Post Script: Witnessing change
Issue: July 1, 2013

Post Script: Witnessing change

Ken Ashe is the new GM at ZapBoomBang Studios in Houston, an audio and video production studio and post house that specializes in commercial work, and one that hopes to expand into long-form and corporate work too. When I spoke with Ashe, he’d been at the studio for just three weeks, but his career actually spans more than three decades. He founded Match Frame in Texas many years ago, which later became 1080, Inc. 

“We created a production and post facility in the middle of America and were extremely blessed,” he says of the San Antonio studio. “We came along at the right time and had a lot of terrific clients help build us up.”

In 1998, Ashe moved to manage the company’s Austin division. In 2007 he headed to LA, where as an executive producer, he helped bring in long-form work, including programs for National Geographic and Discovery. There was even a time that 1080 considered expanding to Miami, but Hurricane Katrina ruined those plans. “We were so close to doing that, but it was going to be too costly,” he recalls. “The hurricane drove up the cost of supplies. Literally, that’s what pulled us out of that deal.”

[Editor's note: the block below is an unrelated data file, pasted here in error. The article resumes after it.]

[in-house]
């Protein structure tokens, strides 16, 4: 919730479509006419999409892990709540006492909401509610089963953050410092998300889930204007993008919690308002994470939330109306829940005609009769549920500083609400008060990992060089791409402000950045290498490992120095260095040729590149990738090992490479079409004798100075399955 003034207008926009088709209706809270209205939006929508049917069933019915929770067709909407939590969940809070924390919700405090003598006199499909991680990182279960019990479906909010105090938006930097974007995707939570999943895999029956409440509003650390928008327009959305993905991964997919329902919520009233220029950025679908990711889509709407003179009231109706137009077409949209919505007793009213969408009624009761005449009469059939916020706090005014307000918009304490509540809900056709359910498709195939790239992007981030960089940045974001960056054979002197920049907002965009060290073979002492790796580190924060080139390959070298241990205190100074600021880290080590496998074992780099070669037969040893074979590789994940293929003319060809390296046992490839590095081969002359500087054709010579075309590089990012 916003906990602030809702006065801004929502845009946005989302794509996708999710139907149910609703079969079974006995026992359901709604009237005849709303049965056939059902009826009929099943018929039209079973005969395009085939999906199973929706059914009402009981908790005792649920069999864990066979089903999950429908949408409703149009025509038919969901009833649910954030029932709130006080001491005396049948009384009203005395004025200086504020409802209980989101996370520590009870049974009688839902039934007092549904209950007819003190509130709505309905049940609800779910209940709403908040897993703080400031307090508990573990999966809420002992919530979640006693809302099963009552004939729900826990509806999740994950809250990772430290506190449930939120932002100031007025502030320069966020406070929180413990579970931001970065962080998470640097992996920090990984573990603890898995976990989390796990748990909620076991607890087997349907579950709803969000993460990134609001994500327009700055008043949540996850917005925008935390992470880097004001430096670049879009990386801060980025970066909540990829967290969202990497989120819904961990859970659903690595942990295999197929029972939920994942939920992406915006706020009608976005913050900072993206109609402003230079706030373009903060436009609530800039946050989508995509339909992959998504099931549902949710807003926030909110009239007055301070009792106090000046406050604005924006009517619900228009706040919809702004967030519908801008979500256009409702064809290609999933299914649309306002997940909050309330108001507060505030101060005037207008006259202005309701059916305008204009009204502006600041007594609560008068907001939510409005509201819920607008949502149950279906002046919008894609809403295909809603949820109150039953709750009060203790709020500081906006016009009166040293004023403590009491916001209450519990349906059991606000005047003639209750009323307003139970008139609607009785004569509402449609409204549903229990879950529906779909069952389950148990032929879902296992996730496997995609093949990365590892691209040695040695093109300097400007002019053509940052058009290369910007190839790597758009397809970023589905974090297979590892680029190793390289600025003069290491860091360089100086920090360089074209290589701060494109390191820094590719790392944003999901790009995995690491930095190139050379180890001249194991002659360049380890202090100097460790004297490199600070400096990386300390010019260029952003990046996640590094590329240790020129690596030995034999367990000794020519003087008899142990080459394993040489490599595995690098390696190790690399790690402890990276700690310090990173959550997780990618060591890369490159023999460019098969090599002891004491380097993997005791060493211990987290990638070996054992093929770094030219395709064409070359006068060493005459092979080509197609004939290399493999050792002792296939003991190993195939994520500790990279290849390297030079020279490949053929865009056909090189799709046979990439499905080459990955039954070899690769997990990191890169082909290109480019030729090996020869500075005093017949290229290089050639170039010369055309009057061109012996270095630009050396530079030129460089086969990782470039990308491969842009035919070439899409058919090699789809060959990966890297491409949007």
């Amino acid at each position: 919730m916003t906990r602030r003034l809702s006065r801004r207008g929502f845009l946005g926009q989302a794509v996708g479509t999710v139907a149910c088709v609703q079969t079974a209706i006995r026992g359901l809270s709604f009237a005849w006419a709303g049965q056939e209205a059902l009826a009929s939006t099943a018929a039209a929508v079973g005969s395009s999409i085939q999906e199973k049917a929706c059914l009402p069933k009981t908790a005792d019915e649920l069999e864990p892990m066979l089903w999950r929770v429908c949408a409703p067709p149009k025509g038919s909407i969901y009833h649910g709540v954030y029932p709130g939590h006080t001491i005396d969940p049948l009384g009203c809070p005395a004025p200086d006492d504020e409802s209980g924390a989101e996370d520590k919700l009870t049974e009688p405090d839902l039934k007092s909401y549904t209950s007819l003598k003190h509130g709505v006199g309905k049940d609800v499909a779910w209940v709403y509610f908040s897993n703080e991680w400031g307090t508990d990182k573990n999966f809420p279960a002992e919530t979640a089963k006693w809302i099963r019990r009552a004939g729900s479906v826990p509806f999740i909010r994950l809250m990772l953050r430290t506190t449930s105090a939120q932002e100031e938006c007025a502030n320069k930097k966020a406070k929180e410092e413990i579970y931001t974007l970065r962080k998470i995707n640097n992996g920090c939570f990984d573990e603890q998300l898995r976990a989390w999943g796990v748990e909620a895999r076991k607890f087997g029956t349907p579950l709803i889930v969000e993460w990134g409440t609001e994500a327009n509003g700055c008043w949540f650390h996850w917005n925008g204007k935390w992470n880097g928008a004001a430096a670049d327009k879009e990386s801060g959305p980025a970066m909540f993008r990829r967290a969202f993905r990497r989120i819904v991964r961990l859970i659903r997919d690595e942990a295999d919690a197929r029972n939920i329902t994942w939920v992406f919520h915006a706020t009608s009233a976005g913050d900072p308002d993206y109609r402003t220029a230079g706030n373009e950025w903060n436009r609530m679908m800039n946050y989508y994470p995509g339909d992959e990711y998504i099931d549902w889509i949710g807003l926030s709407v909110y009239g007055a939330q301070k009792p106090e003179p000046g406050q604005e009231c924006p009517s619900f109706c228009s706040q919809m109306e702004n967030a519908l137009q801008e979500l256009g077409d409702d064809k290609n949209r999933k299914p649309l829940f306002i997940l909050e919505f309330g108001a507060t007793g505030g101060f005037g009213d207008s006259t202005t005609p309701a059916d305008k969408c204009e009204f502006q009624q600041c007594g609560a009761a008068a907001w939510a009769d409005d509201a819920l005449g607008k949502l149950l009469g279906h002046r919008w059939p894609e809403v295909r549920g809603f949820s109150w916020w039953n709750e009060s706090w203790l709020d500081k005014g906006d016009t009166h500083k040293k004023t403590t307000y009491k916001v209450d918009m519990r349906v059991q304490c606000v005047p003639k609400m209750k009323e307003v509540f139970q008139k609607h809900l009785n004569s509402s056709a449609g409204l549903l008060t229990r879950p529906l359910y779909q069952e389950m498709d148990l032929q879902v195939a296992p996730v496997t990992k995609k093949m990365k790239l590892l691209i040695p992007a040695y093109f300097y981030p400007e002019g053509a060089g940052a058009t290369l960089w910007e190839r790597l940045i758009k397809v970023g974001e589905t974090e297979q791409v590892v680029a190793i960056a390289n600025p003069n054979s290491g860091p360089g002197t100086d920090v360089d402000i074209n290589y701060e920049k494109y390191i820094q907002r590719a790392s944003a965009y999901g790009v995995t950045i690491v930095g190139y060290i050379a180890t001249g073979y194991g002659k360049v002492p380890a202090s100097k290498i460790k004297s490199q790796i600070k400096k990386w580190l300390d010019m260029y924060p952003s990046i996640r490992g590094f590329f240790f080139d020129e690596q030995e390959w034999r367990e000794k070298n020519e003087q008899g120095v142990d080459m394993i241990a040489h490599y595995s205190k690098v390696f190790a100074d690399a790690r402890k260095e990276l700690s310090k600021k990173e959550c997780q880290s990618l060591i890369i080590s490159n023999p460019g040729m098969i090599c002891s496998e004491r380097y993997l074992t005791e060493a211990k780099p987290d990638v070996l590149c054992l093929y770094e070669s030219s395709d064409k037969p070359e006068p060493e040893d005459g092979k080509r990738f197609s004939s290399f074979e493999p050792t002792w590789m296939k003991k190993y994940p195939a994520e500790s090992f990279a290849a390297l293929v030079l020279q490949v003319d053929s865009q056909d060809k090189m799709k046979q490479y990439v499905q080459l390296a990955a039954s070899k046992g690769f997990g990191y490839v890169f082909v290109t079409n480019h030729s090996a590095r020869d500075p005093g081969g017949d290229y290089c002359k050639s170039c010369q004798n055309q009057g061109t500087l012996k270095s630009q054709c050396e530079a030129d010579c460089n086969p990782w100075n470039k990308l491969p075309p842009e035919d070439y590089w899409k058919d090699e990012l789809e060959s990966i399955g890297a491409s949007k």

Change, says Ashe, is the one constant he’s witnessed. “The model for the kind of business we had done for so long just doesn’t quite work anymore. You see post houses around the country that are struggling to survive. It was a good model for many, many years, but as the equipment decreased in cost and editors became ubiquitous, the challenge was to keep up with the competition.”

Today’s business, he feels, is being increasingly driven by talent. And that’s one of the reasons he joined ZapBoomBang. 

“We have a pool of talent that we are really proud of,” he notes. “It’s all about talent management these days. The ultimate goal is to get the creative onto the screen. Technology changes every week. It’s getting that guy, who has in his head that fantastic thing. That’s the most important thing — that creative talent.”